From an aesthetic point of view, they are very pleasing, and the lack of obvious branding aside from the “HD Audio” text is a big bonus for those who don’t want to be too conspicuous with their choice of earphone.
When fitted to the ear, I had no big irritations, although the stem of the plastic did get close to my face, it did not cause any irritation or indentation. The medium-tips that came pre-fitted was sufficient but slightly loose for my larger ears, whereas the large tips were a little too large and caused slight irritation due to the pressure.
The remote control features three buttons, with the three buttons functioning on some Android handsets, whereas on others they all seem to perform the same action (probably handset dependent too). On iPhone, the center button works, but the outer two appear to be ignored. These actuate with a nice click, and the two outer buttons have a raised edge to allow them to be identified by feel.
The craftsmanship continues with the remote body, where a sharp cut-out is made in the rear for the microphone, and the shallow ribbing is seen in the metal. It is very surprising to see this kind of build quality at a price where most competitors are putting out flimsy plastic headsets with visible seams.
The wire to the headphones feels like a standard insulated PVC wire of the average sort of thickness for such headsets. However, that changes as soon as we meet the join where the left earphone cable meets the right. Here, there is a transistor shaped moulded joint with the Mi branding where the cable joins a thin braided wire to the plug.
At first, the braided wire felt almost too thin, but after some use, its merits became apparent. While it is thin, it seems sufficiently strong to stand up to everyday use, and the braiding adds strength to the cable. The side effect is that the cable seems to have less shape memory and loses any kinks or folds more readily than it otherwise would. The braiding also provides a textured slippery surface which helps prevent the cable from binding to itself, which reduces tangling almost completely and makes untangling and straightening the cable exceptionally trouble free.
The plug itself also has a milled metal body and strain relief and feels incredibly solid. The plug is a 3.5mm TRRS plug with CTIA wiring layout, making it compatible with iPhones and Android handsets, except some China domestic and older Nokia handsets which use the OMTP wiring layout. Due to this plug, it may not operate properly with basic music players which expect a 3.5mm TRS stereo connector. A tag is attached to the braided cable with the branding and a QR code for more information on the rear.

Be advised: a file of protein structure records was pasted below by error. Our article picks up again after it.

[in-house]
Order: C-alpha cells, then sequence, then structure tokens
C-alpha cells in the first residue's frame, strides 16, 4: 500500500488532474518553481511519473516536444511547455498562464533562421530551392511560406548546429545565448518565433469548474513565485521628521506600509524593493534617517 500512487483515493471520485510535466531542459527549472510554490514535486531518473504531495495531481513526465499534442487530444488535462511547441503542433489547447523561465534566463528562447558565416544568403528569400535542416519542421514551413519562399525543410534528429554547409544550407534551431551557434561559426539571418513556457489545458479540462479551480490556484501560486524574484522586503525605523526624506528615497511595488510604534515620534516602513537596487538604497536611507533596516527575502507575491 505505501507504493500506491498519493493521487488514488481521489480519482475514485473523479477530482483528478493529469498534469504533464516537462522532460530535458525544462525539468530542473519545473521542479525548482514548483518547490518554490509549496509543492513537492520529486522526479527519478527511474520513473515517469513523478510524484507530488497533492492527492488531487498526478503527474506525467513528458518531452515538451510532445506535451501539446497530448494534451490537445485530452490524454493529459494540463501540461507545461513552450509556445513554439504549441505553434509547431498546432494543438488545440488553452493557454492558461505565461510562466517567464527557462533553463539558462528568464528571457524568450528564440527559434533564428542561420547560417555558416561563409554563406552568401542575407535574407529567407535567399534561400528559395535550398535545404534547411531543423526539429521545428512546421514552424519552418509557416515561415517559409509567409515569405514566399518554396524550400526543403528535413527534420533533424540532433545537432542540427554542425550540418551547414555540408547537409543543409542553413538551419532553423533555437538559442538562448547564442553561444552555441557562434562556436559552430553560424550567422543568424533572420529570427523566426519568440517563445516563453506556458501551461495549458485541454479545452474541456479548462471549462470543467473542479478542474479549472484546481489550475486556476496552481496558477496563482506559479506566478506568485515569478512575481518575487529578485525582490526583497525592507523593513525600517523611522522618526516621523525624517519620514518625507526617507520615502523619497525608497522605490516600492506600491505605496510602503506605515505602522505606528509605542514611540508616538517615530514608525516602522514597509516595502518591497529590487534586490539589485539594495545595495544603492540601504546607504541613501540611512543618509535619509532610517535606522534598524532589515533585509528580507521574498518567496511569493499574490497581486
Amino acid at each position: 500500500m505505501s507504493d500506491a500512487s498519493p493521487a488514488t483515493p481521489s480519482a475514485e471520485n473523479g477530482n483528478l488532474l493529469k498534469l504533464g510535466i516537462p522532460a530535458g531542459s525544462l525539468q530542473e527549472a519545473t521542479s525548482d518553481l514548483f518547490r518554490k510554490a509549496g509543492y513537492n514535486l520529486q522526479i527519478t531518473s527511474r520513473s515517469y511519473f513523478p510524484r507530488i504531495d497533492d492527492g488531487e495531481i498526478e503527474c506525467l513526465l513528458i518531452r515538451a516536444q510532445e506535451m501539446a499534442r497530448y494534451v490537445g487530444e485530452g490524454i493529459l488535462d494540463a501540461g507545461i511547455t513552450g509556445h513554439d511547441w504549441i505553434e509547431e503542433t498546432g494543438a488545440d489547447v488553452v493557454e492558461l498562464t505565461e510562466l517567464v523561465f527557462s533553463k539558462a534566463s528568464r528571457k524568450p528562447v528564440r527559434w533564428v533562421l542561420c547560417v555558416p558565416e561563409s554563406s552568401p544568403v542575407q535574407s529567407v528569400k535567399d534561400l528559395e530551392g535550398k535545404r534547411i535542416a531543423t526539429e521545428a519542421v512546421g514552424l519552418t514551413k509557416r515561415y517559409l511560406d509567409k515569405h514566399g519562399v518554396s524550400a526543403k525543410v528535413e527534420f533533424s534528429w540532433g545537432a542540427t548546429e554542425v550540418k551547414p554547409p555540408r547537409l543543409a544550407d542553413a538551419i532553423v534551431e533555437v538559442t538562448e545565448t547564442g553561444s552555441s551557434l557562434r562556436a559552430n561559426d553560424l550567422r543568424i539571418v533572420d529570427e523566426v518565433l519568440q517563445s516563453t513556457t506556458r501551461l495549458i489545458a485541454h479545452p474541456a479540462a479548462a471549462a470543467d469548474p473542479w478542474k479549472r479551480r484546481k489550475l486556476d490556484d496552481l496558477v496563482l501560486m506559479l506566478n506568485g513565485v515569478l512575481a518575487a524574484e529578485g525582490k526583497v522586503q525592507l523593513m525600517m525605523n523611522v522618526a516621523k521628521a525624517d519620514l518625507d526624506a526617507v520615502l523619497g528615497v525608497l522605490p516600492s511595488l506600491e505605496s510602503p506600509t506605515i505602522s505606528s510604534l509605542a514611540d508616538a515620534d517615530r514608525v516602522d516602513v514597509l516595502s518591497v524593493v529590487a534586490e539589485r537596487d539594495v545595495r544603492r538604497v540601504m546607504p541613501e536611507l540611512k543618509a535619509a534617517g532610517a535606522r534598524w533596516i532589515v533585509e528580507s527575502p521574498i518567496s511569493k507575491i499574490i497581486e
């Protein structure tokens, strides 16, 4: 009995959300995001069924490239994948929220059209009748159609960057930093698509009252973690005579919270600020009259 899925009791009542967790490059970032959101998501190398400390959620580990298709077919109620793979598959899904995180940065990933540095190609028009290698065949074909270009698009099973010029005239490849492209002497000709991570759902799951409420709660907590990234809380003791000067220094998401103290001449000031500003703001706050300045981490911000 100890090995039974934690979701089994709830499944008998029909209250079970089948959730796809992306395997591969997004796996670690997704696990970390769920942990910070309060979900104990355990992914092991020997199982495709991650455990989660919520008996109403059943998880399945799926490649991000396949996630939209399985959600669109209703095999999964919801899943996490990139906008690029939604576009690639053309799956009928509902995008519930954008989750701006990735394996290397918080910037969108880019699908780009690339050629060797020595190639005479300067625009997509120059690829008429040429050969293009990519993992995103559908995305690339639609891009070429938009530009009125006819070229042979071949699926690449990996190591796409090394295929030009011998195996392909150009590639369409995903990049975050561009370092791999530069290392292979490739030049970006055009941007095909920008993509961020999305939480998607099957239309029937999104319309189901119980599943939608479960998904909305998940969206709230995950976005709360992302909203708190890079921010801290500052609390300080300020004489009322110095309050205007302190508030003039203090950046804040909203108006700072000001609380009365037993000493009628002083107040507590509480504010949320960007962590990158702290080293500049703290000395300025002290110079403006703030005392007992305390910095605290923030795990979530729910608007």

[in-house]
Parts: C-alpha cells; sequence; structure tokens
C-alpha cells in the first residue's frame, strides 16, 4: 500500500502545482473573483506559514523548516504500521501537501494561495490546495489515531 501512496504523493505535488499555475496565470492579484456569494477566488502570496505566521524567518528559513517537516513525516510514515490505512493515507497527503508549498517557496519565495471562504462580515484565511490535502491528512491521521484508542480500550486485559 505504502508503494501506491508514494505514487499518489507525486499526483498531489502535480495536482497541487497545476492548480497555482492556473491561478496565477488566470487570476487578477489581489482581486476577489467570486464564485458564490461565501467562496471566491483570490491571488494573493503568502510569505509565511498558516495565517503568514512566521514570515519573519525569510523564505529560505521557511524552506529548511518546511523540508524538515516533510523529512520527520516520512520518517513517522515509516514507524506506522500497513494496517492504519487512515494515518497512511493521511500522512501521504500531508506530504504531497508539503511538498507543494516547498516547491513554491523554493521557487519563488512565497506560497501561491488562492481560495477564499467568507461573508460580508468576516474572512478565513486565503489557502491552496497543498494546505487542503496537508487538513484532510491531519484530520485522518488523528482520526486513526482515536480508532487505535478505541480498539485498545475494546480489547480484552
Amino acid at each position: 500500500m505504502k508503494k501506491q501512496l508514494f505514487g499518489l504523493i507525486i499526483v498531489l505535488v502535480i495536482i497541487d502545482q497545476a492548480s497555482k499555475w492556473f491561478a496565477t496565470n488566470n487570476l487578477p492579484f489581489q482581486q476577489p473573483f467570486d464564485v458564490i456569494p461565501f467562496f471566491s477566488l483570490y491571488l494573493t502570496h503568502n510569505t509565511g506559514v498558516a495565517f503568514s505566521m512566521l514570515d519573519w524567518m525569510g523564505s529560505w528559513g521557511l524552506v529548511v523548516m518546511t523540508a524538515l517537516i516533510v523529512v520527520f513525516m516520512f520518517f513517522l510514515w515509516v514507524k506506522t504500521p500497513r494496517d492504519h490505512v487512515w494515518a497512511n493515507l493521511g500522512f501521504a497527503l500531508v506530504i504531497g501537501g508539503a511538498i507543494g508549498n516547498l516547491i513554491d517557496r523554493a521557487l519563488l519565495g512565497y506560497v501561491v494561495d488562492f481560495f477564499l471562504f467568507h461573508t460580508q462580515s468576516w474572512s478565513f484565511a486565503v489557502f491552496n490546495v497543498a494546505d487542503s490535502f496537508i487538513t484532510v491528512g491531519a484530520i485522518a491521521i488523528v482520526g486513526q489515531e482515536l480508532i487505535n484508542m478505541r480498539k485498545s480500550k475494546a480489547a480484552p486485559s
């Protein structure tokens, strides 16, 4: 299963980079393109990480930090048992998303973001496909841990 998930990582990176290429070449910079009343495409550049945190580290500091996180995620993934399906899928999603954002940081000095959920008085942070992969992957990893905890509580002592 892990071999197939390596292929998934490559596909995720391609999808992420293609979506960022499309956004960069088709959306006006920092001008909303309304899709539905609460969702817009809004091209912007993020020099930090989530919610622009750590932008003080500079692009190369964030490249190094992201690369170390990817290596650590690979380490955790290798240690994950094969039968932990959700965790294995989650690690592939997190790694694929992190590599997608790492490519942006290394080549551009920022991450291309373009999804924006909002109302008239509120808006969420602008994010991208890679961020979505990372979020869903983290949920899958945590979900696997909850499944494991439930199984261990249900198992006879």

In all, four pairs of silicone tips (including the ones pre-installed) are supplied, ranging from XS, S, M, L. The tips fit very snugly, and seem to hold well. Also included is a Chinese instruction manual.
It would be nice if a TRRS to TRS adapter was included for compatibility with conventional music players and computers, and a portable carrying pouch as well, but I suppose that might be unreasonable given the price.
I spent a good week using the Mi In-ear Headphones Pro as my primary audio device both at home and during my commutes on public transport. In order to do this, a third-party (not included) TRRS to TRS adapter was used to allow the earphones to be connected to high-quality sources such as the Asus Xonar Essence STX sound card in my computer. Other sources were also tested, such as my LG D686 phone, iPad (3rd generation) and FiiO X1. These were used directly as they supported the TRRS connector.
Numerous listening sessions were held with FLAC rips of music which I am well familiar with to compare with my reference headphones, namely my AudioTechnica ATH-M50x. Other points of reference include my Ultimate Ears 200vi headset, AudioTechnica ANC23 in-ears and ANC9 headphones, and memories of my formerly owned Sennheiser CX300-II and Vsonic R02 Pros which both have been the victim of long-term use.